The weather could factor into the return of sports and the fans by John Roach•
|United States’ Katie Ledecky wins the gold medal in the women’s 200-meter freestyle during the swimming competitions at the 2016 Summer Olympics, Tuesday, Aug. 9, 2016, in Rio de Janeiro, Brazil. (AP Photo/David J. Phillip)|
No American female swimmer has won more individual Olympic gold medals than Katie Ledecky. Her four overall – tied with 1988 star Janet Evans – include one in 2012 and three in a dominating 2016 showing when her winning smile was ever-present during NBC’s coverage of women’s swimming.These days, she is in a significantly less conspicuous setting: a California backyard pool doing laps in one of the few places still available because of the coronavirus shutdown. Living near the Stanford campus, Ledecky and Olympic gold-medal teammate Simone Manuel train with 2020 U.S. Olympic Women’s Swimming coach Greg Meehan to stay in shape for Olympic competition that is currently postponed until July 23-August 8 2021.”We have this little workout every day in a backyard pool and you’ve got two of the greatest athletes in the world next to each other,” Meehan told AccuWeather. „They don’t have access to [a 50-meter Olympic-sized pool] but it’s better than nothing.”
|United States swimmer Katie Ledecky’s coach Greg Meehan gestures as he talks to reporters at the World Swimming Championships in Gwangju, South Korea, Tuesday, July 23, 2019. (AP Photo/Mark Schiefelbein)|
The sports world figuratively is dipping its toe in the pool trying to determine when, or if, it’s safe to return to action or to start a new season. Major League Baseball is in discussions with its Players Association to start the season perhaps by the Fourth of July. The NFL just released its schedule for the 2020 season after holding a virtual NFL Draft last month. The NBA and NHL seasons are on hold, although a Mixed Martial Arts event was held Saturday with more upcoming this week, and NASCAR will begin its racing season Sunday.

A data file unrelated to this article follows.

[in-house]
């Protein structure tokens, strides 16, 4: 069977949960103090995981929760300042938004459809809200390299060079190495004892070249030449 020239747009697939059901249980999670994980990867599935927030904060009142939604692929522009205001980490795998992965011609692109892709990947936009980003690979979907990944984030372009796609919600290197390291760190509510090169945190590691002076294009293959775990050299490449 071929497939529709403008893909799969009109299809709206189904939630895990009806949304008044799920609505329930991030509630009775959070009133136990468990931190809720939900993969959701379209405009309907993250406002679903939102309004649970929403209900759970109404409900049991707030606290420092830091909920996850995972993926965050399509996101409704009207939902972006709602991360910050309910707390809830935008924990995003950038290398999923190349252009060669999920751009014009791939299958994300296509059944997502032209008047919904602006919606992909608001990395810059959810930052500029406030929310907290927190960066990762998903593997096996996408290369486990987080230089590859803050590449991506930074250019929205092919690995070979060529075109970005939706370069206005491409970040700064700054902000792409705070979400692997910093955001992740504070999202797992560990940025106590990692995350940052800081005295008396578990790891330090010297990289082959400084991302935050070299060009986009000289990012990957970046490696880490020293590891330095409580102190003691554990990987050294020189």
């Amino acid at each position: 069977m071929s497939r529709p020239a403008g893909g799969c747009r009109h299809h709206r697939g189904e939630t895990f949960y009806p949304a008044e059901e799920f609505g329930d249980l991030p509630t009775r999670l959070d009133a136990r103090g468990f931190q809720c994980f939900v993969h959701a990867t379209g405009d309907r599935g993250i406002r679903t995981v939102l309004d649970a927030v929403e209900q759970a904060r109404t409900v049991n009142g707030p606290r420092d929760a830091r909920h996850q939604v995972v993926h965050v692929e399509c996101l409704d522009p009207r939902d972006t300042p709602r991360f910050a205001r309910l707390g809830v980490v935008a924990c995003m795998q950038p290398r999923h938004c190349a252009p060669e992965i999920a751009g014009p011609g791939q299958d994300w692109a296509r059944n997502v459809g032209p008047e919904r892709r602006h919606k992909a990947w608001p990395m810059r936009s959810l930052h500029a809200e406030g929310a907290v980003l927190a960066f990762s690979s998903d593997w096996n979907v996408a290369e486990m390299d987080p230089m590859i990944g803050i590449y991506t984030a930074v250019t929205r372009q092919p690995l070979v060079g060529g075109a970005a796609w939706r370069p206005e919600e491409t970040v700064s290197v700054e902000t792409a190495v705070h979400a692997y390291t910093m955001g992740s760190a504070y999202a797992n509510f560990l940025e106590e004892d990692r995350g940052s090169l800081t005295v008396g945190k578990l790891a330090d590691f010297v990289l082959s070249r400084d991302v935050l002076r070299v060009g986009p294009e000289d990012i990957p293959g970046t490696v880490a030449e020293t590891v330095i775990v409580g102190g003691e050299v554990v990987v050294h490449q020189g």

The weather’s role could be a determining factor into whether other sports are held or if fans will be able to attend any events. Fans were not allowed to attend the MMA event and there won’t be any at the NASCAR races.
„Clearly you are more at risk in a basketball arena than you are in an outdoor stadium where the air is circulating,” said AccuWeather Founder and CEO Dr. Joel N. Myers. „Now, it does not circulate perhaps as much, unless it is windy, because the stadium itself provides somewhat of a shell even if it is outside. But the air is mixing more; whether all the air in a stadium is completely replaced every five minutes or every 20 minutes depends on the wind and the turbulence and other things.
„But inside a basketball arena, the replacement of the air depends entirely on the ventilation system,” Myers said. „The ventilation system actually could be recirculating the air – unless it cleanses the air greatly with UV rays that may kill the virus. So it may be doing nothing to prevent the spread.”